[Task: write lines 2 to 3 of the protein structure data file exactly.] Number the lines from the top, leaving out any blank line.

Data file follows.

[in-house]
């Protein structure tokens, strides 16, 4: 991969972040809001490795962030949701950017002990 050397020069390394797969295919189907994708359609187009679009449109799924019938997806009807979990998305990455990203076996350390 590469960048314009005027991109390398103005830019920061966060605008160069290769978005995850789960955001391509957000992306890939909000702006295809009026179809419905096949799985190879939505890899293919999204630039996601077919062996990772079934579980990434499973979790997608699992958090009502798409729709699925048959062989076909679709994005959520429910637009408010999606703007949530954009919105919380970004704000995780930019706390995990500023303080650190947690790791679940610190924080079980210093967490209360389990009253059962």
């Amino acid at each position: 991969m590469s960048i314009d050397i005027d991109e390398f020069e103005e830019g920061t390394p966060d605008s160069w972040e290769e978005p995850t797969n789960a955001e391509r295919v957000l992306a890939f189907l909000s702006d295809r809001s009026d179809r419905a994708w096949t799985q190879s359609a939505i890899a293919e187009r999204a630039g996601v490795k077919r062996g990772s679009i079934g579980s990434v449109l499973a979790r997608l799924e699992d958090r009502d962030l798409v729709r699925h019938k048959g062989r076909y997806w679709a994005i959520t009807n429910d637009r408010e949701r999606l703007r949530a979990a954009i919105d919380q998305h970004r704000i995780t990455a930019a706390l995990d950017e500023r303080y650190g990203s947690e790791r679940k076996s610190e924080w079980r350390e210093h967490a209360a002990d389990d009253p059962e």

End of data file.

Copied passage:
């Protein structure tokens, strides 16, 4: 991969972040809001490795962030949701950017002990 050397020069390394797969295919189907994708359609187009679009449109799924019938997806009807979990998305990455990203076996350390 590469960048314009005027991109390398103005830019920061966060605008160069290769978005995850789960955001391509957000992306890939909000702006295809009026179809419905096949799985190879939505890899293919999204630039996601077919062996990772079934579980990434499973979790997608699992958090009502798409729709699925048959062989076909679709994005959520429910637009408010999606703007949530954009919105919380970004704000995780930019706390995990500023303080650190947690790791679940610190924080079980210093967490209360389990009253059962």
């Amino acid at each position: 991969m590469s960048i314009d050397i005027d991109e390398f020069e103005e830019g920061t390394p966060d605008s160069w972040e290769e978005p995850t797969n789960a955001e391509r295919v957000l992306a890939f189907l909000s702006d295809r809001s009026d179809r419905a994708w096949t799985q190879s359609a939505i890899a293919e187009r999204a630039g996601v490795k077919r062996g990772s679009i079934g579980s990434v449109l499973a979790r997608l799924e699992d958090r009502d962030l798409v729709r699925h019938k048959g062989r076909y997806w679709a994005i959520t009807n429910d637009r408010e949701r999606l703007r949530a979990a954009i919105d919380q998305h970004r704000i995780t990455a930019a706390l995990d950017e500023r303080y650190g990203s947690e790791r679940k076996s610190e924080w079980r350390e210093h967490a209360a002990d389990d009253p059962e």